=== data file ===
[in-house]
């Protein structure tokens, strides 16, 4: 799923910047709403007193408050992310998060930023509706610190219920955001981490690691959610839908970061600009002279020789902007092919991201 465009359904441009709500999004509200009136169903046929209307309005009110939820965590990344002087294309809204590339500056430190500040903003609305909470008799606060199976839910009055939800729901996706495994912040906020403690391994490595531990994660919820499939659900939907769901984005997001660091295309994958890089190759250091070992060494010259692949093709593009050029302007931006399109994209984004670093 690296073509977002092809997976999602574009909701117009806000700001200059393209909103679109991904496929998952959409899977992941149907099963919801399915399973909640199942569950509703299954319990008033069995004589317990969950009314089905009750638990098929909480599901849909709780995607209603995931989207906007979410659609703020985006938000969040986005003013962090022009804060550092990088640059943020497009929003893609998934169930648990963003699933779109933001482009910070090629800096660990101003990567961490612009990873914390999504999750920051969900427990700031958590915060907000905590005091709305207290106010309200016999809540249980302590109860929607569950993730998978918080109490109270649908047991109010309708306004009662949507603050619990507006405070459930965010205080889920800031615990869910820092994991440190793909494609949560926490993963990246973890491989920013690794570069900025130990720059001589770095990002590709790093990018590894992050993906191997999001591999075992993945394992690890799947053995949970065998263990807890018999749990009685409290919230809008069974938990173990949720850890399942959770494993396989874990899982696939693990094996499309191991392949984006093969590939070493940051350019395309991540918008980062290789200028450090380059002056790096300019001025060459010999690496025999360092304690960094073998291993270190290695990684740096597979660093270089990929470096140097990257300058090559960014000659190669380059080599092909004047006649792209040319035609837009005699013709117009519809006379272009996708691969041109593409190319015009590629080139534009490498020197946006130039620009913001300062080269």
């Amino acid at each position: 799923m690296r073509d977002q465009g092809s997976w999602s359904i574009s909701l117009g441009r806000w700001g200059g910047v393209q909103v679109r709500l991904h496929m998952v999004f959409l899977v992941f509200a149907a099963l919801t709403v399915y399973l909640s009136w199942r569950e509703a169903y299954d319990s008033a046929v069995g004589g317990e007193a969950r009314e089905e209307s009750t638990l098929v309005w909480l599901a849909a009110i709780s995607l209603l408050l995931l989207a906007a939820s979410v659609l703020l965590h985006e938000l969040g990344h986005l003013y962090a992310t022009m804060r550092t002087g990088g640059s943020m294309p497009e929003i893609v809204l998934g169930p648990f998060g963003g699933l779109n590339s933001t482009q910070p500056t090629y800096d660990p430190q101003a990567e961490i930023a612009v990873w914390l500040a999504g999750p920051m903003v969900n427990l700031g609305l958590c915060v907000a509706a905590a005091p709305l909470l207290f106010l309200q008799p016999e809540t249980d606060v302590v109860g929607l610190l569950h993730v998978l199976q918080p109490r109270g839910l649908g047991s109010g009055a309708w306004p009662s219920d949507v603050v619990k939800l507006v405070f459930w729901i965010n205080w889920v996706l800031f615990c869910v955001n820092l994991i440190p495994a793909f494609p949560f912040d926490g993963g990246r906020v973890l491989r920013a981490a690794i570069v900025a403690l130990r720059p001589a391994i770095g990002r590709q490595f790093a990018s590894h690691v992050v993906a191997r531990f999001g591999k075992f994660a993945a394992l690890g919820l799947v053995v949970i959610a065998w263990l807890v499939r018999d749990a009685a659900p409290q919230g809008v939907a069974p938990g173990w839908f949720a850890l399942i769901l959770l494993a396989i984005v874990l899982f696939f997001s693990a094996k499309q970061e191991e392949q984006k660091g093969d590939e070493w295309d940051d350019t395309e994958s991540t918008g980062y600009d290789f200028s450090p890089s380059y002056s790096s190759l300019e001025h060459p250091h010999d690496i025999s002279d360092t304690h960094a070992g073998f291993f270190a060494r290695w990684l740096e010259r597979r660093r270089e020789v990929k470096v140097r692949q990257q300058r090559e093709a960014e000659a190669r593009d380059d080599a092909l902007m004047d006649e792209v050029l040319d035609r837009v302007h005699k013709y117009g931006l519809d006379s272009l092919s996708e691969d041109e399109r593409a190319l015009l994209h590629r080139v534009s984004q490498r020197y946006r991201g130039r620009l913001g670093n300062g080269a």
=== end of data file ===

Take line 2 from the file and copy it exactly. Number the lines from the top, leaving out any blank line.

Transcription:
């Protein structure tokens, strides 16, 4: 799923910047709403007193408050992310998060930023509706610190219920955001981490690691959610839908970061600009002279020789902007092919991201 465009359904441009709500999004509200009136169903046929209307309005009110939820965590990344002087294309809204590339500056430190500040903003609305909470008799606060199976839910009055939800729901996706495994912040906020403690391994490595531990994660919820499939659900939907769901984005997001660091295309994958890089190759250091070992060494010259692949093709593009050029302007931006399109994209984004670093 690296073509977002092809997976999602574009909701117009806000700001200059393209909103679109991904496929998952959409899977992941149907099963919801399915399973909640199942569950509703299954319990008033069995004589317990969950009314089905009750638990098929909480599901849909709780995607209603995931989207906007979410659609703020985006938000969040986005003013962090022009804060550092990088640059943020497009929003893609998934169930648990963003699933779109933001482009910070090629800096660990101003990567961490612009990873914390999504999750920051969900427990700031958590915060907000905590005091709305207290106010309200016999809540249980302590109860929607569950993730998978918080109490109270649908047991109010309708306004009662949507603050619990507006405070459930965010205080889920800031615990869910820092994991440190793909494609949560926490993963990246973890491989920013690794570069900025130990720059001589770095990002590709790093990018590894992050993906191997999001591999075992993945394992690890799947053995949970065998263990807890018999749990009685409290919230809008069974938990173990949720850890399942959770494993396989874990899982696939693990094996499309191991392949984006093969590939070493940051350019395309991540918008980062290789200028450090380059002056790096300019001025060459010999690496025999360092304690960094073998291993270190290695990684740096597979660093270089990929470096140097990257300058090559960014000659190669380059080599092909004047006649792209040319035609837009005699013709117009519809006379272009996708691969041109593409190319015009590629080139534009490498020197946006130039620009913001300062080269």